Cy: As a child I was always envious of Weebles - which were jolly, plastic, egg-shaped people with their arms moulded to their sides. Life was always an obstacle course for me with poor eyesight and co-ordination, but the Weebles, they couldn't fall over, they'd just bob back up again.

Then I was given a Weeble plane for my birthday. I would lay awake at night worrying; how would the Weeble air-hostess point to the exits? How would they strap on the parachutes?! 'Weebles wobble, but they don't fall down' was the USP - but what if 'Weebles die in horrific plane crash?' I would picture their terrified faces as they realised the pilot's got no bloody arms, and they'd roll and wobble around grotesquely as the plane was smashed to pieces on the rocky slopes of Weeble mountain.

The Electric Head

Do you have a signature dance move?

Cy: Mine is the Taramasalata from the 1920's dance craze. As the famous song says 'Everybody's doing the Taramasalata, the dance you can master it's smarter and it's faster. Alpha, Beta, Gamma, Delta and Feta, you tried the cheeky Tzatziki but now it's getting better. Don't be a social disaster - persona non-grata, take my advice and do the Taramasalata'.

Al: I am well known for skulking off to an abandoned warehouse and performing the entirety of Kevin Bacon's 'angry dance' from Footloose when fully enraged.

What's your favourite building?

Cy: My favourite building is Tesco's in Pitsea. So much so that I wrote a poem about it.
'Tesco's in Pitsea is massive, they say you can see it from space. I met a minotaur whilst searching the freezer aisle for a trolley I'd sadly misplaced.'

Al: I once lived for a week in a Sultan's Massacre House in New Orleans. When walking tours came by every few minutes and took photos we would scream loudly to frighten them off. Also, Paisley Abbey, the only cathedral - to my knowledge - to sport a Xenomorph gargoyle.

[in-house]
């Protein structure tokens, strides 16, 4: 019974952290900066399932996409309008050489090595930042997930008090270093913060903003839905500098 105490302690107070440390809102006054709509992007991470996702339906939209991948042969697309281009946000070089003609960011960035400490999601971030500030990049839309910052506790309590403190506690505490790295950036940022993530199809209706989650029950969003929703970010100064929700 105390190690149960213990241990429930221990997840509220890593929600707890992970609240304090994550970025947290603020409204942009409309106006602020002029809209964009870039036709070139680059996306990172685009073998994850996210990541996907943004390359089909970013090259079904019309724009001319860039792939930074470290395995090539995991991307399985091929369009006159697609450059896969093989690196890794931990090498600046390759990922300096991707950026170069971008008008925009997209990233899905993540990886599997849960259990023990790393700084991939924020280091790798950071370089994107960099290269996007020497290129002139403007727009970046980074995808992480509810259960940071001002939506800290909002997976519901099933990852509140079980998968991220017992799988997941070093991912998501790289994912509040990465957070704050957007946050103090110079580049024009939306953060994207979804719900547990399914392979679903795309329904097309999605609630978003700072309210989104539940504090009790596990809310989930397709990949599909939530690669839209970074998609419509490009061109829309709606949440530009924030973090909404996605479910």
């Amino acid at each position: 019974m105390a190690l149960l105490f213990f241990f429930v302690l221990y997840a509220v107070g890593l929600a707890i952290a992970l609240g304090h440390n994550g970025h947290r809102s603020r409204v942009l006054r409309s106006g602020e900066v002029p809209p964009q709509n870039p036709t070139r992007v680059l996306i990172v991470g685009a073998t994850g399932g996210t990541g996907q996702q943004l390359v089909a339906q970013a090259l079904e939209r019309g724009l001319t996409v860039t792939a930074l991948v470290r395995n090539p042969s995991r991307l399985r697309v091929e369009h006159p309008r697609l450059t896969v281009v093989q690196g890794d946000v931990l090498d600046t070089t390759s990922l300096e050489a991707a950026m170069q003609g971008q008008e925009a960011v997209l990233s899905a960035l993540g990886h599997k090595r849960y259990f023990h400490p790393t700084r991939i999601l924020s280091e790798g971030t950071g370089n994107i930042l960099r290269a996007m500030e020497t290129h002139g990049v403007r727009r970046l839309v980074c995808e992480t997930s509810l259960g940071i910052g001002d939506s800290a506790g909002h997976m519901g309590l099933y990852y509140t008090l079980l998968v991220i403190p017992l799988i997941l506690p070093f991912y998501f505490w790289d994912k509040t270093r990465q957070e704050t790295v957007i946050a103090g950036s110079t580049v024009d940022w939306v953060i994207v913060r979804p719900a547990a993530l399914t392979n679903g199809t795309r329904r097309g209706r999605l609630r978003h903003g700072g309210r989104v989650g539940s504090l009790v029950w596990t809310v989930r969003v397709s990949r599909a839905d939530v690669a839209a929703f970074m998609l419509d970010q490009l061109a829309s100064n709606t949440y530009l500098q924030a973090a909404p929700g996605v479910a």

Which live event would you most like to have attended?

Cy: Without doubt it would have been the fictional 1885 bicycle race between mathematician and philosopher Bertrand Russell; HG Wells; Alfred Jarry, inventor of pataphysics; polemicist and playwright George Bernard Shaw; and Albert Hoffman the discoverer of LSD.

This ended in a crash resulting in an intricate jumbled knot of their facial hair that inspired the theory of quantum entanglement.

Al: It would have to be the Glasgow Empire in its heyday. Who wouldn't want to watch Des O'Connor pretend to faint to escape a hostile audience and a burlesque dancer slipping on pelted ice creams?

Which film would you love to have been in (and which part)?

Al: I was lucky enough to be cast in one of the Harry Potter movies.

I excitedly went along to the studios and was given a very nice tour before being asked to strip to the waist and have photos taken of me from every conceivable angle. I was to be reference material for the construction of a fat suit. The magic faded that day.

Other than that, it would have to be Ghostbusters - if only to justify the amount of money I've spent on replica proton packs.

Cy: Jurassic Park, as I once had a dream that I was baked inside a giant cornish pasty and I managed to break through the pastry with my arms and legs to crawl around, got mistaken for a stegosaurus and Spielberg cast me in the film. Oprah Winfrey famously said 'If you can dream it you can do it.' It was after that dream I realised this wasn't always true.

The Electric Head: Improvised Head is at London's Museum of Comedy in March, April, May and June, starting on March 16. museumofcomedy.com